We’re not quite at the packing stage yet, but I’m already mentally gearing myself up to a few weeks of chaos that are going to ensue while I get the whole house into cardboard boxes, and then out again at the new place. I have been married for ten years, and this is going to be our fifth move, so by now I consider myself a packing and moving expert of sorts. I’m now going to disperse some accumulated wisdom (ha!).
Moving house is the ultimate decluttering motivator. All those nooks and crannies, stashes and boxes you have successfully avoided until now are going to be dragged into the light of day, like it or not. And, since you’re actually taking the trouble of packing each possession, you naturally ask yourself, do I really need this?
It’s sobering to realize how much useless stuff tends to pile up in our homes. We’ve lived in our current house less than four years, and things were pretty neat and minimalistic when we arrived (or so I like to think), but now when I open the closets, I’m in danger of getting buried under tottering piles of stuff that can no longer be contained. I have sifted through our clothes, books, toys and other possessions several times during the past months, and still it always seems we have too much stuff. I can only wonder what happens when people live in the same house for decades.
Here are some tips for a sane and environmentally friendly house move:
1. Start early. When you aren’t pressed for time, it’s a lot easier to evaluate your possessions soberly, and look for stuff you might want to give away or sell, rather than just throw into the garbage in a frenzy of decluttering. One man’s trash is another man’s treasure, and your unused stuff may find a new and productive life in another home. And if you hold a garage sale, you might even earn some cash!
2. Ask yourself, do I really need this? Do I really care enough for this to wrap it carefully and place it in a box and unpack it later? Make some allowance for emotional value, but also evaluate whether your attachment to things doesn’t take away precious space and order. Do you really need those 486 PC manuals? Are you really ever going to fix that old freezer?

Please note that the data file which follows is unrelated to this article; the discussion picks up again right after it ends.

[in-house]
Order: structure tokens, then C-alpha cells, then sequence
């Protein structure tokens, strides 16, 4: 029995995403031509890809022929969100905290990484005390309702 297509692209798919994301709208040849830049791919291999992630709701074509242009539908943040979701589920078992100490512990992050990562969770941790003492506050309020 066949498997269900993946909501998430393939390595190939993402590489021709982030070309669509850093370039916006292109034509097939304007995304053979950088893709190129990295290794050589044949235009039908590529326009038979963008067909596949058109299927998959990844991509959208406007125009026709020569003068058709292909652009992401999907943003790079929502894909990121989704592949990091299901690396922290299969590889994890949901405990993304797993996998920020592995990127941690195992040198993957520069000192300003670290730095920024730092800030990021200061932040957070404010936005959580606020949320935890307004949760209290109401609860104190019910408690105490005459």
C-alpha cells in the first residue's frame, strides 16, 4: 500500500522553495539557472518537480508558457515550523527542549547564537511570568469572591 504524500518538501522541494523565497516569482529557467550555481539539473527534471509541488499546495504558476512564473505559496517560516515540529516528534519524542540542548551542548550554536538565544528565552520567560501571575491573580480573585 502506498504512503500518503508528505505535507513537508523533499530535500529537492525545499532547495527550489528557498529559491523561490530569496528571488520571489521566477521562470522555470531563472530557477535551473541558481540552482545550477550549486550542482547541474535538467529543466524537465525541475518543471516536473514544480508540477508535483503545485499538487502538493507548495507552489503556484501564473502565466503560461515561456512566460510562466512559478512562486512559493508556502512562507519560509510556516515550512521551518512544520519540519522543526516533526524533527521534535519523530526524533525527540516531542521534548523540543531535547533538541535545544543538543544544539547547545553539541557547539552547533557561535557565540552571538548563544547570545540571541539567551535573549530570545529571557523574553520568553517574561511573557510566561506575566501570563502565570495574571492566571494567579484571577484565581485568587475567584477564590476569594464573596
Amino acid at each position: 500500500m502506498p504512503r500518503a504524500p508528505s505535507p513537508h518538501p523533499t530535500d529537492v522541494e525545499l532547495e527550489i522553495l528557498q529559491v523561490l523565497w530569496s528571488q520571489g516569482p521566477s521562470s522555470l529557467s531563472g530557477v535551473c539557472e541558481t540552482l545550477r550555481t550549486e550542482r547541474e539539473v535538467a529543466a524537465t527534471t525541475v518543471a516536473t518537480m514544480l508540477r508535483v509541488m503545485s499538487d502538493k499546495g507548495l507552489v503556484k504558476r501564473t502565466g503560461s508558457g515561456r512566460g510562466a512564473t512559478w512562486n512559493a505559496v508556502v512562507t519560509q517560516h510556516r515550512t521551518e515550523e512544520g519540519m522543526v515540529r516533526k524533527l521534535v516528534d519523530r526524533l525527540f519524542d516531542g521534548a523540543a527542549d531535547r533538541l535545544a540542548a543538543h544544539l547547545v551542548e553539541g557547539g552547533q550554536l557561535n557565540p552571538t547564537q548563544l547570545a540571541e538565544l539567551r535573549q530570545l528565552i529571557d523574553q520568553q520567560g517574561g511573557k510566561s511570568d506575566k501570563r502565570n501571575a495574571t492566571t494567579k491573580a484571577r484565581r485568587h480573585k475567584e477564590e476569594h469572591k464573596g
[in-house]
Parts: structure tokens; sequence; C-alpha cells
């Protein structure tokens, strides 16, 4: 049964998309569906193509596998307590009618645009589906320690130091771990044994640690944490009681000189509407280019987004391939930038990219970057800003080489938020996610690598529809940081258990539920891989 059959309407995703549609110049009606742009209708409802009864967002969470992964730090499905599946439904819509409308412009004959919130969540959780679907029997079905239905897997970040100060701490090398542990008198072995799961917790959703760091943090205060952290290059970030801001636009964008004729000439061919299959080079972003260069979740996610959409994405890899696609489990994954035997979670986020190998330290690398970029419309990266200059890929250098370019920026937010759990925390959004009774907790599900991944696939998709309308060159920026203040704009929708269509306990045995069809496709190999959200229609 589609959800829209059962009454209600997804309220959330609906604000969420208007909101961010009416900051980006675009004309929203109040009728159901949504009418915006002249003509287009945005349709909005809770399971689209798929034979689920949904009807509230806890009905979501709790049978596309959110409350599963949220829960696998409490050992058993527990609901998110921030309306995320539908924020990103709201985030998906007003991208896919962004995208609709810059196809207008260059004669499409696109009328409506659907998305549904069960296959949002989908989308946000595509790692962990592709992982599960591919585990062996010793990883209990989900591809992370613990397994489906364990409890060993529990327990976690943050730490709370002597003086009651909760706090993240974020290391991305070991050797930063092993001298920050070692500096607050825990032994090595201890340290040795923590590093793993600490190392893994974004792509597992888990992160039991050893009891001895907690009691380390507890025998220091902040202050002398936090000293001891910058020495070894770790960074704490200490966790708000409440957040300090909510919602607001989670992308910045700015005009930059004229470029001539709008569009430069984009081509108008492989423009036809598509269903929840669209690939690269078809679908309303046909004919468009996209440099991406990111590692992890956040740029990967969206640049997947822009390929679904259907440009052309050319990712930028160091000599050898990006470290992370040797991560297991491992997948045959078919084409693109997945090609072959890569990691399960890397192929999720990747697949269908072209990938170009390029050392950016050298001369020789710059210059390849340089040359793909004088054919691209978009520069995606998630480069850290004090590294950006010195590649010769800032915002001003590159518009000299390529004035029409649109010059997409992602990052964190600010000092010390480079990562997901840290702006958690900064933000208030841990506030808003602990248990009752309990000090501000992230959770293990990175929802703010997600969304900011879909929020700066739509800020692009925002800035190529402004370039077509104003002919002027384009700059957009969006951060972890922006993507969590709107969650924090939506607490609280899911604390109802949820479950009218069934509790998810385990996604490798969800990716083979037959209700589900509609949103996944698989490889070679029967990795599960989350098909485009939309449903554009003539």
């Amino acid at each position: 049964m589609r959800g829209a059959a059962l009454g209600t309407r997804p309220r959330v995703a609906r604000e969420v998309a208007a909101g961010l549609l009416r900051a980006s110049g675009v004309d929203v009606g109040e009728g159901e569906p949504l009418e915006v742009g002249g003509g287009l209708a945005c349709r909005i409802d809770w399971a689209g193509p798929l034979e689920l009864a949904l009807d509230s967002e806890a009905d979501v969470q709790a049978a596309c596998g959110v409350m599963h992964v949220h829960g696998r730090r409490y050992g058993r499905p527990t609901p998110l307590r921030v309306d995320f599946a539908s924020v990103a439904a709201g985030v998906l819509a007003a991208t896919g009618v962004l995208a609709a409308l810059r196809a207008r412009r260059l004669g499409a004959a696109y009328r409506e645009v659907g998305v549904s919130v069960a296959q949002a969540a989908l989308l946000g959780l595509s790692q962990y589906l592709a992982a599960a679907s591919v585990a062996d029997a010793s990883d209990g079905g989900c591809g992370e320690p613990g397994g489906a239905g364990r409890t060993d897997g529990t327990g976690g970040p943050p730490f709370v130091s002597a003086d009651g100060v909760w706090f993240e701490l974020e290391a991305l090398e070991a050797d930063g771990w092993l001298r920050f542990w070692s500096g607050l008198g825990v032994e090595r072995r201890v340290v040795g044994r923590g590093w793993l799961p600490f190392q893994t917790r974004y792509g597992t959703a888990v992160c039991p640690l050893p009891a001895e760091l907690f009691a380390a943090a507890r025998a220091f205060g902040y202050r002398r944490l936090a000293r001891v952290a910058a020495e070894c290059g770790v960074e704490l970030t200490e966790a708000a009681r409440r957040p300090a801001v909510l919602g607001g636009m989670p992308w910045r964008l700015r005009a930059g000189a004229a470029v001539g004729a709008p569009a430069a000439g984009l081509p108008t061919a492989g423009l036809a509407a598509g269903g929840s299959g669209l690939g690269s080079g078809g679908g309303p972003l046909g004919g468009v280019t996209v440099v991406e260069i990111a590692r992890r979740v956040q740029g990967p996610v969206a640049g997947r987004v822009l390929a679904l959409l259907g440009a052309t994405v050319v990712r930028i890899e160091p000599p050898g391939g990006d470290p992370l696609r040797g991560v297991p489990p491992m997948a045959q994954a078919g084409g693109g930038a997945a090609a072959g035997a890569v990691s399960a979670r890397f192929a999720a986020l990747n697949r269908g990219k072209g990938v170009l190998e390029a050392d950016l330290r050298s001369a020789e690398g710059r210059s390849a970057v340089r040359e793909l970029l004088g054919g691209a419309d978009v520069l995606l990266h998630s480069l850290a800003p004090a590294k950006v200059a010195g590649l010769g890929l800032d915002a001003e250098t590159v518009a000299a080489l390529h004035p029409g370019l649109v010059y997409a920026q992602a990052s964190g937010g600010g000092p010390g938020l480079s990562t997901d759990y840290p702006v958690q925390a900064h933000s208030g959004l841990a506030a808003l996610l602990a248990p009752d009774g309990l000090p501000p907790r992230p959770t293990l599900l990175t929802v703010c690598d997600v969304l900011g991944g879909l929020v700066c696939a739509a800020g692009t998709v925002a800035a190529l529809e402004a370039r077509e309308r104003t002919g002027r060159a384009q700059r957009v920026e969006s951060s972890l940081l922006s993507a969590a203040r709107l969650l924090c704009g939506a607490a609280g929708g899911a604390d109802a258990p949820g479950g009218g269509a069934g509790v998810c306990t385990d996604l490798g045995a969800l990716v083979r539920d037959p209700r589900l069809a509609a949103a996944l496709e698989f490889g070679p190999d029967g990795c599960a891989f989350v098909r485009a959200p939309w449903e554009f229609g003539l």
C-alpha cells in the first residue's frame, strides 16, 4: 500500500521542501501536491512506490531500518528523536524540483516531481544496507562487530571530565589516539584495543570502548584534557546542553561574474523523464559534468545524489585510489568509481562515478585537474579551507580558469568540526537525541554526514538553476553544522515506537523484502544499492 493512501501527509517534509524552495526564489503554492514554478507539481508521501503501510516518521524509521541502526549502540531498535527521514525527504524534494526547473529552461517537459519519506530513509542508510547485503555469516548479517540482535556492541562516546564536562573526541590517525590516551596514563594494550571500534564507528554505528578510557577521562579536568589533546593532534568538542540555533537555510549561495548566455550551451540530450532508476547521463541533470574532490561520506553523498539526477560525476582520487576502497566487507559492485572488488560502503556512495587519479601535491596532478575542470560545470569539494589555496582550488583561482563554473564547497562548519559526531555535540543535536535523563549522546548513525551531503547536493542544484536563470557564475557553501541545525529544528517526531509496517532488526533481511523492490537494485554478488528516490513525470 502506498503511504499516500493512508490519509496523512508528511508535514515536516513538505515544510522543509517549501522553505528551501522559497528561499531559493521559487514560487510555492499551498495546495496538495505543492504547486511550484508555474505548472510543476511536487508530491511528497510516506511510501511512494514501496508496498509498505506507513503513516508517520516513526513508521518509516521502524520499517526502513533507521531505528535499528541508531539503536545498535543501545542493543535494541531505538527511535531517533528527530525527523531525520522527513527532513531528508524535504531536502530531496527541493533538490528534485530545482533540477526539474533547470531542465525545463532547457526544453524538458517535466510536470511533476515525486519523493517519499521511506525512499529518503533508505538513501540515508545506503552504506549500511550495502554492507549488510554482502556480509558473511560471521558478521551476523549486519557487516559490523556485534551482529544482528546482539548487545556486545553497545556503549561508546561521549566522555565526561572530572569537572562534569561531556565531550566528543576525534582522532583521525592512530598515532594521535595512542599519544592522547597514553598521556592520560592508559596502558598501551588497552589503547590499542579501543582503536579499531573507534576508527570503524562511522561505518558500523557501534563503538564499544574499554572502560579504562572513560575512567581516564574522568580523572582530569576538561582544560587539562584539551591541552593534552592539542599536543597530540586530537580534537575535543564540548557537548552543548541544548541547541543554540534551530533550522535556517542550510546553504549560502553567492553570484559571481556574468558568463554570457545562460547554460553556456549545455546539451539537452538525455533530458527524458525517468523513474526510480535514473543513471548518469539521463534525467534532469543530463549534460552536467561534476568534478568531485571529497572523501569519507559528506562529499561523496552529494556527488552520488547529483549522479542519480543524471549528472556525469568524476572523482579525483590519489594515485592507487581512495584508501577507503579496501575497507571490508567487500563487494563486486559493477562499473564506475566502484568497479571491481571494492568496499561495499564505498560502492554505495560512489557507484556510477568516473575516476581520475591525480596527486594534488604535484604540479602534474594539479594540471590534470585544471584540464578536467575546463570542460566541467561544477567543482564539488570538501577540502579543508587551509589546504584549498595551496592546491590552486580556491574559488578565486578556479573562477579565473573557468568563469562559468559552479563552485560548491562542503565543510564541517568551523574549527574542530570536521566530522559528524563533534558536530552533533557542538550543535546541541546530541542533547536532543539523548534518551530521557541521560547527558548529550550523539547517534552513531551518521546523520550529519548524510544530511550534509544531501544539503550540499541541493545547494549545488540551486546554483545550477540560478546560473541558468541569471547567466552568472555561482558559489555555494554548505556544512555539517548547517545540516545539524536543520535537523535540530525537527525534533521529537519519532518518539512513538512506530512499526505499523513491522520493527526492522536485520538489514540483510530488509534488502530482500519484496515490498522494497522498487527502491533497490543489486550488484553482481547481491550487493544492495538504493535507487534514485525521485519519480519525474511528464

3. Use environmentally friendly wrapping materials. Instead of bubble wrap, I wrap my plates, cups, etc, in spare kitchen towels and clothes. This helps save space, too. Old newspapers are another option, but your clothes and linen are something you have to pack anyway, so why not make use of them?
4. Recycle your cardboard boxes. In the past, we have carefully folded and stashed away our boxes to use in the next house move, and in fact, have used the same boxes every time (labeling them with removable stickers rather than markers). Cardboard can also be composted or used for mulching.
Here’s to going through a house move without losing your mind!
Image source: CC0 Creative Commons
Anna Twitto’s academic background in nutrition made her care deeply about real food and seek ways to obtain it. Anna and her husband live on a plot of land in Israel. They aim to grow and raise a significant part of their food by maintaining a vegetable garden, keeping a flock of backyard chickens and foraging. Anna’s books are on her Amazon.com Author Page. Connect with Anna on Facebook and read more about her current projects on her blog. Read all Anna’s Mother Earth News posts here.
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